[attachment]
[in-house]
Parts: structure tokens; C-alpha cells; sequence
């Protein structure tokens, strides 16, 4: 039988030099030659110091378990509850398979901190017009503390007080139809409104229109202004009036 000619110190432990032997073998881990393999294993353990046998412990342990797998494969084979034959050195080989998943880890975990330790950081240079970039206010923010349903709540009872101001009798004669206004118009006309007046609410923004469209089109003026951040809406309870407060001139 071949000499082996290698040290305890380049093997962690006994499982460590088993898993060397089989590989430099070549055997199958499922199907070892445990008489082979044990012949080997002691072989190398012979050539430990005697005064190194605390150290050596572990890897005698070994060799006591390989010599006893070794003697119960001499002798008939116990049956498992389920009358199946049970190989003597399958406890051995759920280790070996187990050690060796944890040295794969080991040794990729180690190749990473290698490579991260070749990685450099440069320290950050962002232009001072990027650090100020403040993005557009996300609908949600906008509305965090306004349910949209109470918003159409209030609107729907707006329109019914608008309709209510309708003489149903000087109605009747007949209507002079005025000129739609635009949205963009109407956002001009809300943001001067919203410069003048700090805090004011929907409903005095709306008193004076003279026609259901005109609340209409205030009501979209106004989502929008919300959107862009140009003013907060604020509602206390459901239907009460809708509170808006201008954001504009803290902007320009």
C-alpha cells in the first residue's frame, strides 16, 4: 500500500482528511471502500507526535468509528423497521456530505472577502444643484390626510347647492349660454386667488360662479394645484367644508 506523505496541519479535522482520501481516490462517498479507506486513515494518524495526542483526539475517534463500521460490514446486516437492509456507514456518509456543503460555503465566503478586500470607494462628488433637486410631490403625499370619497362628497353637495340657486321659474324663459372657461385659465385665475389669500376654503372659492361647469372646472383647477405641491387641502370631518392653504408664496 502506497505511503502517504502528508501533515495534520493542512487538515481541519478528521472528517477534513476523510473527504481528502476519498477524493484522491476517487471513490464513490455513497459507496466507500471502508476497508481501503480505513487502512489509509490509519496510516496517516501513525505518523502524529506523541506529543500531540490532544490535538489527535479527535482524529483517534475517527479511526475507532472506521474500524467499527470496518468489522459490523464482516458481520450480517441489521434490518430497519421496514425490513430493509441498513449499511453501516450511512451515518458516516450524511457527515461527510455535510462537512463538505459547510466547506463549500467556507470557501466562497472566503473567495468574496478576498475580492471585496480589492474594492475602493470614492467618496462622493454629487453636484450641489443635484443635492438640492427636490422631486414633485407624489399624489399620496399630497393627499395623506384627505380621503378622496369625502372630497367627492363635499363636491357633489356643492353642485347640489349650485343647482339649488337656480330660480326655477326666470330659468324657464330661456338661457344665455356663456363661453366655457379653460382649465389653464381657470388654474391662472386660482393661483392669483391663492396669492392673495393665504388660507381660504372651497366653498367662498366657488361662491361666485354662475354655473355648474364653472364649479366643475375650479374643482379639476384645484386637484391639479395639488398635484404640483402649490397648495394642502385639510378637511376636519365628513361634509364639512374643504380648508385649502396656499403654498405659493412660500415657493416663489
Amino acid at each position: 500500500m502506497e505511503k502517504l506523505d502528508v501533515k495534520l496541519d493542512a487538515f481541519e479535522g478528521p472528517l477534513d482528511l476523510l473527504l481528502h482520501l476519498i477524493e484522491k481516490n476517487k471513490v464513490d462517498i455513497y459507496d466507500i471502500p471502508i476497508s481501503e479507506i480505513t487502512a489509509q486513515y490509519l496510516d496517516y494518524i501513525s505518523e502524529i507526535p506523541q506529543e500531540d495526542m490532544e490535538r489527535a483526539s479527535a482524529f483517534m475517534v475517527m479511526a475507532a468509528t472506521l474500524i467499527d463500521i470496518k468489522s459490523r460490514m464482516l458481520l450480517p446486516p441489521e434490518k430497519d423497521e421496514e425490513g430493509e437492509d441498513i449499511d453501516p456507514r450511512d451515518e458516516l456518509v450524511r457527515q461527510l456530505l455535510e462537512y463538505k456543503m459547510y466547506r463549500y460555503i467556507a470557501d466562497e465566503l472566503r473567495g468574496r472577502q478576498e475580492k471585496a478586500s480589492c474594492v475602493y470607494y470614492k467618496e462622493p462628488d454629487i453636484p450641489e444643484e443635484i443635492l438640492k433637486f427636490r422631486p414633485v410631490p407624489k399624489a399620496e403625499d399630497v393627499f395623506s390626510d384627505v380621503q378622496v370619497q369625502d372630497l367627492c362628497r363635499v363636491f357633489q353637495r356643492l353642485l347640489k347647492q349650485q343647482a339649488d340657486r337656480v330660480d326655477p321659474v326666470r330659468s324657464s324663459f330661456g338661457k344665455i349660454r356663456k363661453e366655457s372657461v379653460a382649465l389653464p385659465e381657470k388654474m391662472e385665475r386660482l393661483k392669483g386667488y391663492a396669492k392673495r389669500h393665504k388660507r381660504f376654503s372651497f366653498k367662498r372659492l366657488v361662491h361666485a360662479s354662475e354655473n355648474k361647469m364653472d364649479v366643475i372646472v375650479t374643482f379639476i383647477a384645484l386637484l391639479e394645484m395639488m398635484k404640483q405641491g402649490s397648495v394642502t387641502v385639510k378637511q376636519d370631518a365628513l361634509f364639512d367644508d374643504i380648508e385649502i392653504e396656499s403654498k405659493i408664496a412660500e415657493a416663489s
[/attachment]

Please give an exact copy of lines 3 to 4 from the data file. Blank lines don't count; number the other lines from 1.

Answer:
């Protein structure tokens, strides 16, 4: 039988030099030659110091378990509850398979901190017009503390007080139809409104229109202004009036 000619110190432990032997073998881990393999294993353990046998412990342990797998494969084979034959050195080989998943880890975990330790950081240079970039206010923010349903709540009872101001009798004669206004118009006309007046609410923004469209089109003026951040809406309870407060001139 071949000499082996290698040290305890380049093997962690006994499982460590088993898993060397089989590989430099070549055997199958499922199907070892445990008489082979044990012949080997002691072989190398012979050539430990005697005064190194605390150290050596572990890897005698070994060799006591390989010599006893070794003697119960001499002798008939116990049956498992389920009358199946049970190989003597399958406890051995759920280790070996187990050690060796944890040295794969080991040794990729180690190749990473290698490579991260070749990685450099440069320290950050962002232009001072990027650090100020403040993005557009996300609908949600906008509305965090306004349910949209109470918003159409209030609107729907707006329109019914608008309709209510309708003489149903000087109605009747007949209507002079005025000129739609635009949205963009109407956002001009809300943001001067919203410069003048700090805090004011929907409903005095709306008193004076003279026609259901005109609340209409205030009501979209106004989502929008919300959107862009140009003013907060604020509602206390459901239907009460809708509170808006201008954001504009803290902007320009």
C-alpha cells in the first residue's frame, strides 16, 4: 500500500482528511471502500507526535468509528423497521456530505472577502444643484390626510347647492349660454386667488360662479394645484367644508 506523505496541519479535522482520501481516490462517498479507506486513515494518524495526542483526539475517534463500521460490514446486516437492509456507514456518509456543503460555503465566503478586500470607494462628488433637486410631490403625499370619497362628497353637495340657486321659474324663459372657461385659465385665475389669500376654503372659492361647469372646472383647477405641491387641502370631518392653504408664496 502506497505511503502517504502528508501533515495534520493542512487538515481541519478528521472528517477534513476523510473527504481528502476519498477524493484522491476517487471513490464513490455513497459507496466507500471502508476497508481501503480505513487502512489509509490509519496510516496517516501513525505518523502524529506523541506529543500531540490532544490535538489527535479527535482524529483517534475517527479511526475507532472506521474500524467499527470496518468489522459490523464482516458481520450480517441489521434490518430497519421496514425490513430493509441498513449499511453501516450511512451515518458516516450524511457527515461527510455535510462537512463538505459547510466547506463549500467556507470557501466562497472566503473567495468574496478576498475580492471585496480589492474594492475602493470614492467618496462622493454629487453636484450641489443635484443635492438640492427636490422631486414633485407624489399624489399620496399630497393627499395623506384627505380621503378622496369625502372630497367627492363635499363636491357633489356643492353642485347640489349650485343647482339649488337656480330660480326655477326666470330659468324657464330661456338661457344665455356663456363661453366655457379653460382649465389653464381657470388654474391662472386660482393661483392669483391663492396669492392673495393665504388660507381660504372651497366653498367662498366657488361662491361666485354662475354655473355648474364653472364649479366643475375650479374643482379639476384645484386637484391639479395639488398635484404640483402649490397648495394642502385639510378637511376636519365628513361634509364639512374643504380648508385649502396656499403654498405659493412660500415657493416663489